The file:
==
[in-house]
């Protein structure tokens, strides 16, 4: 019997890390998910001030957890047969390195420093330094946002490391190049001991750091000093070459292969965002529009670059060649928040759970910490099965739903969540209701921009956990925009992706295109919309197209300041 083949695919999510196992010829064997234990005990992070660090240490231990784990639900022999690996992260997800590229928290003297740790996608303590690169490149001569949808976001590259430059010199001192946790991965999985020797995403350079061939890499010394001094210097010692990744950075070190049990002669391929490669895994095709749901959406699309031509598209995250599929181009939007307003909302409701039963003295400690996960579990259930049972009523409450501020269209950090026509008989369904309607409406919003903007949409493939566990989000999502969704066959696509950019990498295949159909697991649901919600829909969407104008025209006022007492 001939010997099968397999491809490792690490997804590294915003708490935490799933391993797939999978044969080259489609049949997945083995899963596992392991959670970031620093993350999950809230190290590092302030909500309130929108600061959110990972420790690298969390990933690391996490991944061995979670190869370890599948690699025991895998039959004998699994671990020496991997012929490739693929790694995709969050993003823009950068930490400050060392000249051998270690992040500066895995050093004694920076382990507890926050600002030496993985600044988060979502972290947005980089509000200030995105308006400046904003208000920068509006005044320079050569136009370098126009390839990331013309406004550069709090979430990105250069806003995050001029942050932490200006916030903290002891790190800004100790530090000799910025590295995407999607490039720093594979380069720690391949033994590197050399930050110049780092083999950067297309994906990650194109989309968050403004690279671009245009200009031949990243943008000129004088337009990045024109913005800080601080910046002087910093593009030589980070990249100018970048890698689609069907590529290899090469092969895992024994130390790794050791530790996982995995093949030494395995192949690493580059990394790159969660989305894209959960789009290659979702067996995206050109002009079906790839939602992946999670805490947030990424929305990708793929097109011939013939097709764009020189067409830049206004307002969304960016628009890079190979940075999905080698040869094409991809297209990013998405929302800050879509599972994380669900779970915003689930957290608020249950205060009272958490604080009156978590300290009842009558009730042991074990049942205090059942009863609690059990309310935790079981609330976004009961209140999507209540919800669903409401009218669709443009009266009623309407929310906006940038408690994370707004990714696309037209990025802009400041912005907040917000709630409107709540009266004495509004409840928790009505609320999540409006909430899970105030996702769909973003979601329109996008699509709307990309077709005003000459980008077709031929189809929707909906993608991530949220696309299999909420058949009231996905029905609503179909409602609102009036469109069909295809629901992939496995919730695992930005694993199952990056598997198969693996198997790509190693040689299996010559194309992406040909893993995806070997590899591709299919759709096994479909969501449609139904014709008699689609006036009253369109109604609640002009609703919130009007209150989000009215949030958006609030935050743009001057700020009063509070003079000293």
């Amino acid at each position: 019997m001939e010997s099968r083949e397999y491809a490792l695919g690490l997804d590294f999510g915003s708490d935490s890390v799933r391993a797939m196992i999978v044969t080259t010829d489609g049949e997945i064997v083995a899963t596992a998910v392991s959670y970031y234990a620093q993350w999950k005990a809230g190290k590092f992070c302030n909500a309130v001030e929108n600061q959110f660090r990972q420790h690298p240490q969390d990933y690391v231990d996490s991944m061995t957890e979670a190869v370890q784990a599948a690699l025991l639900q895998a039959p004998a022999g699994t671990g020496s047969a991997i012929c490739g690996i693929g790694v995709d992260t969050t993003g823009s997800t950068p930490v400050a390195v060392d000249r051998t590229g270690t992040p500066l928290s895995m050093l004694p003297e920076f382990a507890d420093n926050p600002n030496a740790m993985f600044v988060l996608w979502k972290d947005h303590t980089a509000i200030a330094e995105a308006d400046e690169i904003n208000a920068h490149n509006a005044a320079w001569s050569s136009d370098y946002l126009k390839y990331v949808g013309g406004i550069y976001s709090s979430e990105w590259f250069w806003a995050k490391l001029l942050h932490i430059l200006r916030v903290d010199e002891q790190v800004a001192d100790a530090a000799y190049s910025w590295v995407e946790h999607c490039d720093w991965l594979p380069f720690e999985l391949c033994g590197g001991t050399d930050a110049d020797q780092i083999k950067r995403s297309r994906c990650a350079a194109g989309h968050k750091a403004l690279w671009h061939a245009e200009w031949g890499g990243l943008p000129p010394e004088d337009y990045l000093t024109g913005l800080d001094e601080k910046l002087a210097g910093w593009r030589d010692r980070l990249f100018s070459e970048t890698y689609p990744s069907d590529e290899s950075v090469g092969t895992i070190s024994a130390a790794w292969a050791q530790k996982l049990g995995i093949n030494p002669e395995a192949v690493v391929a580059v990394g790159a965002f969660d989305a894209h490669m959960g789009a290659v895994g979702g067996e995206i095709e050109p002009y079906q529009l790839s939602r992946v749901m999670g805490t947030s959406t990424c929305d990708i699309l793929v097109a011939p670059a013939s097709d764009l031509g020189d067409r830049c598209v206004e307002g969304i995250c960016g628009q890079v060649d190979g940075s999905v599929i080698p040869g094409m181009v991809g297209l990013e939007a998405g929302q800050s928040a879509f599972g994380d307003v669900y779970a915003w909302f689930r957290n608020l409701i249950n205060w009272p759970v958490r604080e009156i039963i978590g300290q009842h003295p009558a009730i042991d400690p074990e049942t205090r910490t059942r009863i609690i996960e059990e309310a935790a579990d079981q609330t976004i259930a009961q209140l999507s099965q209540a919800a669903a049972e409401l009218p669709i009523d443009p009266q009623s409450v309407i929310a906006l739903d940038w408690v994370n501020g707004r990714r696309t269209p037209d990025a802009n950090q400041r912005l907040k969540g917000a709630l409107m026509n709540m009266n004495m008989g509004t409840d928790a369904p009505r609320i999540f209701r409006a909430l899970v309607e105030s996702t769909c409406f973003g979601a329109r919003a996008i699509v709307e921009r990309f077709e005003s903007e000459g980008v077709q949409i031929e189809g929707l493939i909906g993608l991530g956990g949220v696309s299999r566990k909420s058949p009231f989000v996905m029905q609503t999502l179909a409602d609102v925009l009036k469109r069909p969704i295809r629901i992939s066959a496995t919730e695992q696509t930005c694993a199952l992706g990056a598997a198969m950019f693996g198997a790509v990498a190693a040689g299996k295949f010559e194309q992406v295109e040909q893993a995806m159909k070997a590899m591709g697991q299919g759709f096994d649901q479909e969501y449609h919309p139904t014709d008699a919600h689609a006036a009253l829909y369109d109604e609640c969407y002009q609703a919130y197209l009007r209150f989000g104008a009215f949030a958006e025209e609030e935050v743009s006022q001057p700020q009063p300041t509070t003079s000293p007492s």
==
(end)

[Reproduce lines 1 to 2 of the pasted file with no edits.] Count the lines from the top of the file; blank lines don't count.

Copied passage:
[in-house]
């Protein structure tokens, strides 16, 4: 019997890390998910001030957890047969390195420093330094946002490391190049001991750091000093070459292969965002529009670059060649928040759970910490099965739903969540209701921009956990925009992706295109919309197209300041 083949695919999510196992010829064997234990005990992070660090240490231990784990639900022999690996992260997800590229928290003297740790996608303590690169490149001569949808976001590259430059010199001192946790991965999985020797995403350079061939890499010394001094210097010692990744950075070190049990002669391929490669895994095709749901959406699309031509598209995250599929181009939007307003909302409701039963003295400690996960579990259930049972009523409450501020269209950090026509008989369904309607409406919003903007949409493939566990989000999502969704066959696509950019990498295949159909697991649901919600829909969407104008025209006022007492 001939010997099968397999491809490792690490997804590294915003708490935490799933391993797939999978044969080259489609049949997945083995899963596992392991959670970031620093993350999950809230190290590092302030909500309130929108600061959110990972420790690298969390990933690391996490991944061995979670190869370890599948690699025991895998039959004998699994671990020496991997012929490739693929790694995709969050993003823009950068930490400050060392000249051998270690992040500066895995050093004694920076382990507890926050600002030496993985600044988060979502972290947005980089509000200030995105308006400046904003208000920068509006005044320079050569136009370098126009390839990331013309406004550069709090979430990105250069806003995050001029942050932490200006916030903290002891790190800004100790530090000799910025590295995407999607490039720093594979380069720690391949033994590197050399930050110049780092083999950067297309994906990650194109989309968050403004690279671009245009200009031949990243943008000129004088337009990045024109913005800080601080910046002087910093593009030589980070990249100018970048890698689609069907590529290899090469092969895992024994130390790794050791530790996982995995093949030494395995192949690493580059990394790159969660989305894209959960789009290659979702067996995206050109002009079906790839939602992946999670805490947030990424929305990708793929097109011939013939097709764009020189067409830049206004307002969304960016628009890079190979940075999905080698040869094409991809297209990013998405929302800050879509599972994380669900779970915003689930957290608020249950205060009272958490604080009156978590300290009842009558009730042991074990049942205090059942009863609690059990309310935790079981609330976004009961209140999507209540919800669903409401009218669709443009009266009623309407929310906006940038408690994370707004990714696309037209990025802009400041912005907040917000709630409107709540009266004495509004409840928790009505609320999540409006909430899970105030996702769909973003979601329109996008699509709307990309077709005003000459980008077709031929189809929707909906993608991530949220696309299999909420058949009231996905029905609503179909409602609102009036469109069909295809629901992939496995919730695992930005694993199952990056598997198969693996198997790509190693040689299996010559194309992406040909893993995806070997590899591709299919759709096994479909969501449609139904014709008699689609006036009253369109109604609640002009609703919130009007209150989000009215949030958006609030935050743009001057700020009063509070003079000293």